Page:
‘Exposure therapy’ helps patients with prolonged grief
(Reuters Health) – Adding one-on-one sessions focused on reliving the experience of losing a loved one to regular group therapy appears to help more patients with prolonged grief, according to a new study.
Most people who lose a loved one feel stress, grieve and adapt over time. But seven to 10 percent of people get stuck in the grief phase and have persistent yearning for the deceased, difficulty in accepting the death, a sense of meaninglessness, bitterness about the death and difficulty in engaging in new activities, said lead author Richard A. Bryant of the School of Psychology at the University of New South Wales in Sydney, Australia.
People with these symptoms for at least six months may be diagnosed with Prolonged Grief Disorder (PGD), although that is a relatively new diagnosis and still controversial for some psychologists, Bryant said.
“At the moment, many doctors are probably treating them with antidepressants but we know this is quite different from depression,” Bryant told Reuters Health.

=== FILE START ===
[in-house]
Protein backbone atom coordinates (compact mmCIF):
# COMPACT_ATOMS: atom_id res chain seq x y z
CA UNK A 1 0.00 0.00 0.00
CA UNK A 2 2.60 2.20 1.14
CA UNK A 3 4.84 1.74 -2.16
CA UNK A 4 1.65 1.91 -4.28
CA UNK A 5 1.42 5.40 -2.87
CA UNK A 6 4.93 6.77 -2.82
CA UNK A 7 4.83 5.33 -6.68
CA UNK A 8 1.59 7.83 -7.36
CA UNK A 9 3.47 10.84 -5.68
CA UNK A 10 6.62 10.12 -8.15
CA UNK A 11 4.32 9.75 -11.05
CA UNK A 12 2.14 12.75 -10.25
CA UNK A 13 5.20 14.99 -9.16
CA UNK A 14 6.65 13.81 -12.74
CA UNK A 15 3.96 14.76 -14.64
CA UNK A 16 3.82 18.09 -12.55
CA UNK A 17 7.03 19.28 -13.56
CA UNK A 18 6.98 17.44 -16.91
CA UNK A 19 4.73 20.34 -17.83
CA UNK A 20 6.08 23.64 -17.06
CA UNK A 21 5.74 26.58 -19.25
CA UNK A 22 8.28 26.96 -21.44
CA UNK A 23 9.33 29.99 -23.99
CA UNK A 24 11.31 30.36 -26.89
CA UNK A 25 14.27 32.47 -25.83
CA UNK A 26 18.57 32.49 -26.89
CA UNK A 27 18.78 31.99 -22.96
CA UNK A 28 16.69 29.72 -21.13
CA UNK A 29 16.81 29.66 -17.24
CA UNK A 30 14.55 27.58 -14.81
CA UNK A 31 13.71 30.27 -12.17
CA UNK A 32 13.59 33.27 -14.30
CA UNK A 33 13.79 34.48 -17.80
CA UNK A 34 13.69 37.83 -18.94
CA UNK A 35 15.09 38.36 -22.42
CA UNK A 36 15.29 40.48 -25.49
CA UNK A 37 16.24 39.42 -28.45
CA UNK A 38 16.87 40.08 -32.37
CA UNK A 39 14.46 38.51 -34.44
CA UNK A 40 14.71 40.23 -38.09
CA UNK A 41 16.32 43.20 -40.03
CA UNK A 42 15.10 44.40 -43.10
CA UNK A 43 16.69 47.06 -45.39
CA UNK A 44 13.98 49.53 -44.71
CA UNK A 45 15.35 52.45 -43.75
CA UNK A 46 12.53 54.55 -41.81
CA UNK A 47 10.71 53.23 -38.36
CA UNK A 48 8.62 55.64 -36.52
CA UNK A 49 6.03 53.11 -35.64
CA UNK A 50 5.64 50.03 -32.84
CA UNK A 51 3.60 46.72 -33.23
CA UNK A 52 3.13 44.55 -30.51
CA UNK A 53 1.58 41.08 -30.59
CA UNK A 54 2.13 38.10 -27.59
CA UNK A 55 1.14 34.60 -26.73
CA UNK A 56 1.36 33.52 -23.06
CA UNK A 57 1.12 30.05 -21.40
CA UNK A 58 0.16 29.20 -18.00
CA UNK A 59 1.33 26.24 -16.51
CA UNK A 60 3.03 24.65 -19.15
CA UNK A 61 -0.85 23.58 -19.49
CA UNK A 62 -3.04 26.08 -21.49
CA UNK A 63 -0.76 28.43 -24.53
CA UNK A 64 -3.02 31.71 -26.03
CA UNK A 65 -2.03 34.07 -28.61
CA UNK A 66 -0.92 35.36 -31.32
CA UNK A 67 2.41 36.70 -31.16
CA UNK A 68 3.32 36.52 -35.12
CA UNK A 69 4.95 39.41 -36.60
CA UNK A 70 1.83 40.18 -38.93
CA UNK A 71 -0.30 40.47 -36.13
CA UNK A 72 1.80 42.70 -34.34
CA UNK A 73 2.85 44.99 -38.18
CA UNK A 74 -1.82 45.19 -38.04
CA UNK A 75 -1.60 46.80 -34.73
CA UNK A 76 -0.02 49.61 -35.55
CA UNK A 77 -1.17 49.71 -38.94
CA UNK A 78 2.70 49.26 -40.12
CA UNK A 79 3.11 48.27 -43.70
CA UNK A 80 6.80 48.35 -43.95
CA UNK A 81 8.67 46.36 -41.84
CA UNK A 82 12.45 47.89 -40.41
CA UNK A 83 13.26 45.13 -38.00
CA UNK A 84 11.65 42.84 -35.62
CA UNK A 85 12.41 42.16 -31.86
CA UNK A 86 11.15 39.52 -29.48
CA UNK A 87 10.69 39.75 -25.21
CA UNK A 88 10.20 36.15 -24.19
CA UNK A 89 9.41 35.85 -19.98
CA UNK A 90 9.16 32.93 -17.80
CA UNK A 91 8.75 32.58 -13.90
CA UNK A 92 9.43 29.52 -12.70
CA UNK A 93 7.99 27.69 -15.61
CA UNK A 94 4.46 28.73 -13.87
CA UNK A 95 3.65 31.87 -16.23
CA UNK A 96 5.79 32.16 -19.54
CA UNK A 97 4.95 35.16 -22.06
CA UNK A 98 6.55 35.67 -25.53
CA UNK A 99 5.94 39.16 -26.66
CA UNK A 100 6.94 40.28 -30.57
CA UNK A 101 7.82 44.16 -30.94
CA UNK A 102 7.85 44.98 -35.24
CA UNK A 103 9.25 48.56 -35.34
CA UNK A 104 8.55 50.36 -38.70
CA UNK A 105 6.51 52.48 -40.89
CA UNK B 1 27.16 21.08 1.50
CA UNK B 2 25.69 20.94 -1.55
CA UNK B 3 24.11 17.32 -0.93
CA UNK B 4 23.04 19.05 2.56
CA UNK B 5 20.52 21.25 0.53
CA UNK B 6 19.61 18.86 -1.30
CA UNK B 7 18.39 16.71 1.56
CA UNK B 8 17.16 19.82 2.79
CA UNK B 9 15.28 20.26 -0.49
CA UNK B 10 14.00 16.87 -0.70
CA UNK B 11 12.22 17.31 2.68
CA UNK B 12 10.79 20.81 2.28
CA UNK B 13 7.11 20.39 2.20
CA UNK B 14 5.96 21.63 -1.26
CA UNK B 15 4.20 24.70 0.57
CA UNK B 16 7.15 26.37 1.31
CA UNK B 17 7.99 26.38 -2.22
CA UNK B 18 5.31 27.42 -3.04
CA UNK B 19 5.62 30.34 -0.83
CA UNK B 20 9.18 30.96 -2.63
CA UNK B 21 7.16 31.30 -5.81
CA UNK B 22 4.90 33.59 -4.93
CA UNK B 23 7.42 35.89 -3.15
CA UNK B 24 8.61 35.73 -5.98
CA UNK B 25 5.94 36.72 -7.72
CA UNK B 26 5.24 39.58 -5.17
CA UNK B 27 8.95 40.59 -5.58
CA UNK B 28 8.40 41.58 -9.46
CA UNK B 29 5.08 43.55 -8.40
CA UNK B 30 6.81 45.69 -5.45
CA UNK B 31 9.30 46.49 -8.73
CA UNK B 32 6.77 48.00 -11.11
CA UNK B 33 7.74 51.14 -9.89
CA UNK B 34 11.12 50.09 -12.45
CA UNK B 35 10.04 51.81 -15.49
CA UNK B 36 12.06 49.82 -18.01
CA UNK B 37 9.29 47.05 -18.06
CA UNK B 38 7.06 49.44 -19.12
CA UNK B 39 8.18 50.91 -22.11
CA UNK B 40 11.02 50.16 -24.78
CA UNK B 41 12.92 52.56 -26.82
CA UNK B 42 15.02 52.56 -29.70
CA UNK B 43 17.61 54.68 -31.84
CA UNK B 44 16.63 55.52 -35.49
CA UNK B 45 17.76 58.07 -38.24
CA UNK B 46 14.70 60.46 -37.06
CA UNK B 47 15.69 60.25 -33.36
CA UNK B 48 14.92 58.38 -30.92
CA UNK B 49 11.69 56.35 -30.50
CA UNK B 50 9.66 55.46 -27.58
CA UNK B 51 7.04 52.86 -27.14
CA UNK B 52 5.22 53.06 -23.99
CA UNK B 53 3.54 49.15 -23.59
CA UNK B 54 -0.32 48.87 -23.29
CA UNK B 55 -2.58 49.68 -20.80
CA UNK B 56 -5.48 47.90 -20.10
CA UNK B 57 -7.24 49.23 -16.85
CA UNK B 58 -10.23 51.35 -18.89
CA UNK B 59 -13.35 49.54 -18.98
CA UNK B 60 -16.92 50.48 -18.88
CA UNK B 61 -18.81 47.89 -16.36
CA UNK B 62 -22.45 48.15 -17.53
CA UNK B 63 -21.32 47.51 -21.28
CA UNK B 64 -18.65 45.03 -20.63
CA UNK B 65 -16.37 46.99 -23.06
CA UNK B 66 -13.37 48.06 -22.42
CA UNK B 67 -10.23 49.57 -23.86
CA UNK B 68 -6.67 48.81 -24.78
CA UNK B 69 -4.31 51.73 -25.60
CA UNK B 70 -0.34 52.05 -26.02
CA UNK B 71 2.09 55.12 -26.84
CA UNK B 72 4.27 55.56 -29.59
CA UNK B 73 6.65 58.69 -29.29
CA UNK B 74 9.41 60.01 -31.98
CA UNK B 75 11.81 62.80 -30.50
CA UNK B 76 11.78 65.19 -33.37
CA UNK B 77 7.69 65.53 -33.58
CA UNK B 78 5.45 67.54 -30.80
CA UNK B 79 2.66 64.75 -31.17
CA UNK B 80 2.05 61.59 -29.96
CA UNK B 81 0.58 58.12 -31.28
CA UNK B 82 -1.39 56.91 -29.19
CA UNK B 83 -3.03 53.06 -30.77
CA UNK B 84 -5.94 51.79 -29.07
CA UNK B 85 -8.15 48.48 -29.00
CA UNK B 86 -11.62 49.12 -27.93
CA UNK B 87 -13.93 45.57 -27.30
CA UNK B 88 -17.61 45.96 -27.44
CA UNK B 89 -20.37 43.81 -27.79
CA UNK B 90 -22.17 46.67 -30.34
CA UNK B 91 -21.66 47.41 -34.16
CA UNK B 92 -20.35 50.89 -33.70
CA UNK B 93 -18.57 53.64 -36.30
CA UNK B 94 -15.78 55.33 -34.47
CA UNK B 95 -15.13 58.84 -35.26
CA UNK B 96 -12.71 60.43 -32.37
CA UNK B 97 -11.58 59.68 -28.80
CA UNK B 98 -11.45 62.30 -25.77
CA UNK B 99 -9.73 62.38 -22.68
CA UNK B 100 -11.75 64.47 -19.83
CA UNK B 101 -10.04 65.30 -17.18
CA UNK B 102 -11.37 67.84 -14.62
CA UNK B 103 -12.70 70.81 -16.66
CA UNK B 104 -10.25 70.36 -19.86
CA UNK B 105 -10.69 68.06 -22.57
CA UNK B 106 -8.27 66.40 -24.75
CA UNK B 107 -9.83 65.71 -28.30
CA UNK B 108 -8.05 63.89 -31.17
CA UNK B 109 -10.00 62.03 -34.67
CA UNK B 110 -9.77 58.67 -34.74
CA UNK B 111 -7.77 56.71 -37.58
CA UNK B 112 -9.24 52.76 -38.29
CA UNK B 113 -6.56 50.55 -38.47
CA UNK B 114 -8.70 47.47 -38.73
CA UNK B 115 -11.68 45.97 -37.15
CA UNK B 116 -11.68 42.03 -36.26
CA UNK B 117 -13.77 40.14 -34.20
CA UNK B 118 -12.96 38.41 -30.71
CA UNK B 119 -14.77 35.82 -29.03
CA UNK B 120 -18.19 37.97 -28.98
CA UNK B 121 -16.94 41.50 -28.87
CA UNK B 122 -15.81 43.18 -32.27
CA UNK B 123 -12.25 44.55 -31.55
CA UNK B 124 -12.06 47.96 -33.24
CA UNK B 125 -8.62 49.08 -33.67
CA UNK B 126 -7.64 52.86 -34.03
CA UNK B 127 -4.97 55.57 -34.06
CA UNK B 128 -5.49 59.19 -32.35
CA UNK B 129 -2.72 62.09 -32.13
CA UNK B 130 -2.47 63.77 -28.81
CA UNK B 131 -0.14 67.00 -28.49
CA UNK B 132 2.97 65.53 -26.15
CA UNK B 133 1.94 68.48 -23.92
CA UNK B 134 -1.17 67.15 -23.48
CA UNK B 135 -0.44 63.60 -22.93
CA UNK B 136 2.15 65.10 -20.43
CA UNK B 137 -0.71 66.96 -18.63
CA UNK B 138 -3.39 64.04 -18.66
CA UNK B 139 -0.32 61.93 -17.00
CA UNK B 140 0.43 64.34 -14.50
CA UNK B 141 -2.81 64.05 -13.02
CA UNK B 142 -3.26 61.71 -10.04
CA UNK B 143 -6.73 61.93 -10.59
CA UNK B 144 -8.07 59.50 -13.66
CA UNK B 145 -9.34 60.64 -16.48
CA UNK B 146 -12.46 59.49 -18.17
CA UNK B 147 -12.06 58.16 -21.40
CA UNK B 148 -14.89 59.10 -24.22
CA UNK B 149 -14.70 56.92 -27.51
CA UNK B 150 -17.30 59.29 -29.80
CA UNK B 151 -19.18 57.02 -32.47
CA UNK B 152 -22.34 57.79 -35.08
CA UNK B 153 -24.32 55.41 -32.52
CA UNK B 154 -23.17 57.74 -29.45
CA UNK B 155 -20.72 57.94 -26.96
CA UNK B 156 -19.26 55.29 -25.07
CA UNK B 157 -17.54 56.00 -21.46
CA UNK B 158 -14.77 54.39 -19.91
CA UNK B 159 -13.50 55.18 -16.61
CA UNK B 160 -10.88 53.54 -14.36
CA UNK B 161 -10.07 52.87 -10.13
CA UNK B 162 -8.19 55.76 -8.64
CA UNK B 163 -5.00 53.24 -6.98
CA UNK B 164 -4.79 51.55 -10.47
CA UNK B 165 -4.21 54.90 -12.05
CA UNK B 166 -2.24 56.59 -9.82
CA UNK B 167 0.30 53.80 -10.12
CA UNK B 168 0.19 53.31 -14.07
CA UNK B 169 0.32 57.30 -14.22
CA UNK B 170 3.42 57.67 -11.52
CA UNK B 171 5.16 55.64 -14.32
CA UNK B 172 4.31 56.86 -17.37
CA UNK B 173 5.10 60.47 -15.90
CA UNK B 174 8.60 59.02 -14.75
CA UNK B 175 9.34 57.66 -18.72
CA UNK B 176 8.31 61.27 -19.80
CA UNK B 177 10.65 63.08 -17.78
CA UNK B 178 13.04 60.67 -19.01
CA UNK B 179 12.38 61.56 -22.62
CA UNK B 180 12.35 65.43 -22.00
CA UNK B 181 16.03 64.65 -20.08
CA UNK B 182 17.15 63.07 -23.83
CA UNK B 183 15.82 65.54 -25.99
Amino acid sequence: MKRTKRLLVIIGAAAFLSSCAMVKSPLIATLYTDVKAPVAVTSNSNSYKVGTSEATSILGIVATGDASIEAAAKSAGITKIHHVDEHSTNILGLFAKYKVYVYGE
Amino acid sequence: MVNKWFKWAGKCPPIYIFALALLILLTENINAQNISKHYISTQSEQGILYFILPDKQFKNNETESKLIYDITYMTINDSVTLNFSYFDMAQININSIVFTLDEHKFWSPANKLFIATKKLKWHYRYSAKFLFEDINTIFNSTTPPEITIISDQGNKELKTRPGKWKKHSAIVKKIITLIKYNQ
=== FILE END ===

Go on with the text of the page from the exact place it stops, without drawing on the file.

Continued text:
Exposure therapy, which emphasizes reliving and processing painful memories and feelings, is the “treatment of choice” for people with post traumatic stress disorder, according to Bryant (see Reuters Health story of July 17, 2013 here: reut.rs/1rrKXJP).
Others have tried to adapt exposure therapy and cognitive behavioral therapy to prolonged grief, which has been successful, though having patients relive the death of a loved one is also a painful process, Bryant said.
“What this study did is try to answer the question: do you really need to do that to treat grief?” he said.
The study included 80 patients with PGD who all received 10 weekly two-hour group therapy sessions using cognitive behavioral therapy (CBT) techniques, like learning to manage avoidance and rumination about the death, learning distraction techniques and cultivating positive memories and new goals for the future.
They also received four individual one-hour therapy sessions. Half of the group continued with CBT techniques, while the other half began exposure therapy focused on facing grief head-on and integrating the loss into memory.
In exposure therapy, the patient spent 40 minutes giving a first-person, present tense account of the death of the person, including their
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